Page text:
# Average size of determinants of integer matrices?

I am interested in estimating how large determinants of matrices tend to be 'on average' given the following model: suppose we form $n \times n$ matrices $M$ such that all of the entries of $M$ are integers, and the entries of the $i$th row of $M$ are bounded by some positive parameter $k_i$. Then by expressing the determinant as a polynomial in the entries, we see that $$\displaystyle |\det(M)| \leq n! (k_1 \cdots k_n).$$ However, this estimate seems to be too large for an estimate for the mean, as on average one would expect significant cancellation to make the determinant small. Thus to pose my question formally:

Consider the set of $n \times n$ matrices with integer entries such that the absolute value of each entry in the $i$th row is bounded by the parameter $k_i > 0$. Let $M(k_1, \cdots, k_n)$ denote this set of matrices. Then what is the average value of the absolute value of determinant of the elements in $M(k_1, \cdots, k_n)$? Let $\mu(k_1, \cdots, k_n)$ denote this average. Given $\epsilon > 0$, can one give an estimate to how many matrices $M$ in $M(k_1, \cdots, k_n)$ satisfy $$\displaystyle (1 - \epsilon)(\mu(k_1, \cdots, k_n)) \leq |\det(M)| \leq (1 + \epsilon)(\mu(k_1, \cdots, k_n))?$$ Thanks for any insight on the matter.

• Hadamard bound gives one estimate. Elsewhere on MathOverflow are related questions for matrices with all elements bounded by 1. Searching for 'expected determinant' or even 'Hadamard determinant' on MathOverflow is likely to be fruitful. Gerhard "Ask Me About Determinant Spectra" Paseman, 2013.04.12 – Gerhard Paseman Apr 12 '13 at 23:27
• Hadamard's inequality seems to give a slightly better better bound for the determinant, but I don't see how it can resolve the issue of how large these determinants tend to be on average. – Stanley Yao Xiao Apr 12 '13 at 23:34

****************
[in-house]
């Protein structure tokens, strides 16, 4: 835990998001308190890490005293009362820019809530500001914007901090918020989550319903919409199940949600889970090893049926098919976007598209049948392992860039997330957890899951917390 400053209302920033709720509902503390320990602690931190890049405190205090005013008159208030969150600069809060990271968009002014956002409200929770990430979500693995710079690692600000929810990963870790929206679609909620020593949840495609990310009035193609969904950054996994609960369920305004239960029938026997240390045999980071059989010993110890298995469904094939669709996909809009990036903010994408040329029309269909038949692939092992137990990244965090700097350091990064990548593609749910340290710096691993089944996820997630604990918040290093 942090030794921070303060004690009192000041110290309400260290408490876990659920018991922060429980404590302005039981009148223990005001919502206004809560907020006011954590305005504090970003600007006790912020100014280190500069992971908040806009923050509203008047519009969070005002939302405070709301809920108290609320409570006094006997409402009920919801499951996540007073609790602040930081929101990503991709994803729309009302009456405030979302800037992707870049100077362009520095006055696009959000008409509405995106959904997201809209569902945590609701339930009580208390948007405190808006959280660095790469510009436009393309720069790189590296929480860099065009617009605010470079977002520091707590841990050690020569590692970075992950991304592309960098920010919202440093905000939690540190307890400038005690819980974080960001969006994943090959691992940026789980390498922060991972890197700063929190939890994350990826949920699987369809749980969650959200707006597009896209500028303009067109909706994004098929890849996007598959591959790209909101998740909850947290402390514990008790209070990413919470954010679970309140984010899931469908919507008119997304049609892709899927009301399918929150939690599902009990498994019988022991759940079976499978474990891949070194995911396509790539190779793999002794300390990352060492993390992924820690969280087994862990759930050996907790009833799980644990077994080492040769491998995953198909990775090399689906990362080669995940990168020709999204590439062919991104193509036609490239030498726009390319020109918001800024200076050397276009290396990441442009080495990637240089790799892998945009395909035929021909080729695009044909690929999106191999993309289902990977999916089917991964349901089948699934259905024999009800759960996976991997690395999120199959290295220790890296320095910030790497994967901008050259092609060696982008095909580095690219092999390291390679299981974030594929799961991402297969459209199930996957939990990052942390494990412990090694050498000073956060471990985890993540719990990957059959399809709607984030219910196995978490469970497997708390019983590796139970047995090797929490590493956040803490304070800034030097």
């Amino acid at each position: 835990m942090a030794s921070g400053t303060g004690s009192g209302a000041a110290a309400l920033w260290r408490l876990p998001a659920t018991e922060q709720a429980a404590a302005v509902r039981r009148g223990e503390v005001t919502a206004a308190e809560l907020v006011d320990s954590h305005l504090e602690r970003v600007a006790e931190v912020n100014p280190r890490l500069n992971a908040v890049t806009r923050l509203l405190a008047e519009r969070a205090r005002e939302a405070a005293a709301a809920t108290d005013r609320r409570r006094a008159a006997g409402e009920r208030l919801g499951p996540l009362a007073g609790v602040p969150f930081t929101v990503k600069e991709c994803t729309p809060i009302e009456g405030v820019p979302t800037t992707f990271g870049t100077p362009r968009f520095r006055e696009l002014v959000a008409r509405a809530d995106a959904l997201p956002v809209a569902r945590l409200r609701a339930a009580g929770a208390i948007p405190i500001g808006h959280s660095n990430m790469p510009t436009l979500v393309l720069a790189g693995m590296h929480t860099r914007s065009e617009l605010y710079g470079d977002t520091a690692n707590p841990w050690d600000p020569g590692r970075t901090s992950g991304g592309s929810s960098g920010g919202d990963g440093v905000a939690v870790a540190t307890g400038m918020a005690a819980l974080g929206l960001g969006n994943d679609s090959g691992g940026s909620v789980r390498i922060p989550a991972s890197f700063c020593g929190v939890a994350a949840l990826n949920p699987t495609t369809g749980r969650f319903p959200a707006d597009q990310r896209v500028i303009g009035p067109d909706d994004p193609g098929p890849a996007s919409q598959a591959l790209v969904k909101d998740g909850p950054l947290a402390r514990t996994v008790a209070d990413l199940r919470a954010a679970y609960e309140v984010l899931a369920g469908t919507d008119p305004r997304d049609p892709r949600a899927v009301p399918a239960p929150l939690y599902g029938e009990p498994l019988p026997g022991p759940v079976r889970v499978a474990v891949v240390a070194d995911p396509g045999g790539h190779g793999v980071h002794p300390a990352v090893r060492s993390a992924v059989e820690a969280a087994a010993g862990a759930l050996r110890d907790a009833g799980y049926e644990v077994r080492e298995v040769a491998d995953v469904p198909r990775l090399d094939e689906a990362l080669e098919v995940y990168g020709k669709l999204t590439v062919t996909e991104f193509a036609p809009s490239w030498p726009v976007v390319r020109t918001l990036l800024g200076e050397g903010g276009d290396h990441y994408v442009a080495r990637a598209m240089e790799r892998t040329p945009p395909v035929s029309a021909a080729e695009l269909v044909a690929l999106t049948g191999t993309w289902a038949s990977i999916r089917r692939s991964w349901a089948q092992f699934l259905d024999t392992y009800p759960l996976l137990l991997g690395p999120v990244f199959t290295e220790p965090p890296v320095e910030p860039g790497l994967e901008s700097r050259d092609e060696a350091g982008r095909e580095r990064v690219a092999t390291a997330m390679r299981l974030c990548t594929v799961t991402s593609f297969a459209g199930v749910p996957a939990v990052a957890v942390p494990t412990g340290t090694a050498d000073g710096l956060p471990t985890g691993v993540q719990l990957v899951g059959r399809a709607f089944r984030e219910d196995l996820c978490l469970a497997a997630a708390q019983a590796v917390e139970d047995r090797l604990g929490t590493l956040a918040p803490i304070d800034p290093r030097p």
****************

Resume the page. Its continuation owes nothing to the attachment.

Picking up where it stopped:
• Also, I suspect the answer will be about the square root of the maximum value, which if memory serves corresponds to the literature for matrices with entries bounded in absolute value by one. Gerhard "Ask Me About System Design" Paseman, 2013.04.12 – Gerhard Paseman Apr 12 '13 at 23:35
• As is typical, it's much easier to estimate the average square of the determinant. If you expand out the formula the only nonzero contributions come from when one term in the sum for the determinant appears twice, which gives a formula of approximately $n! (k_1\dots k_n)^2/3^n$. – Will Sawin Apr 12 '13 at 23:36

As noted in Will's comment above, it's easy to compute the expected square of the determinant. More precisely, we have $$E(\det M^2)=n! \prod \frac{k_i (k_i+1)}{3}.$$
Let $M'$ be formed from $M$ by dividing each row by $\left(\frac{k_i(k_i+1)}{3}\right)^{1/2}$. Now each entry has mean $0$ and variance $1$, and furthermore the entries are bounded. The determinants of such matrices as the size of the matrix tends to infinity have been well studied, by Girko, Tao and Vu, and Nguyen and Vu, among others.
For example, it follows from Theorem 1.1 in the Nguyen and Vu paper linked above that $\log |det(M')|$ is asymptotically normal with mean $\frac{1}{2} \log((n-1)!)$ and variance $\log n$. Taking this and rescaling back to $M$, we have that with probability tending to $1$ as $n$ tends to infinity that $$det M^2 = \ n^{-1+o(1)} E(det M^2).$$
A probably very naive idea is to approximate the average by the absolute value of the determinant by a typical random element in your set. The Euclidean length of the $i-$th row in an average element is probably computable (and given perhaps by something like $k_i\sqrt{n}/2$, more precisely, it should be close to $k_i\int_0^1\cdots\int_0^1\sqrt{t_1^2+t_2^2+\dots+t_n^2}dt_1dt_2\cdots dt_n$ for large $k_i$). Making the (also very naive) assumption that the $n$ rows of a typical matrix, rescaled to be of unit length (with respect to the Euclidean norm) are $n$ independent equidistributed random variables of the unit sphere, one can probably compute the determinant by geometric arguments (I guess someone has thought of this and done the computations since it is a rather natural question).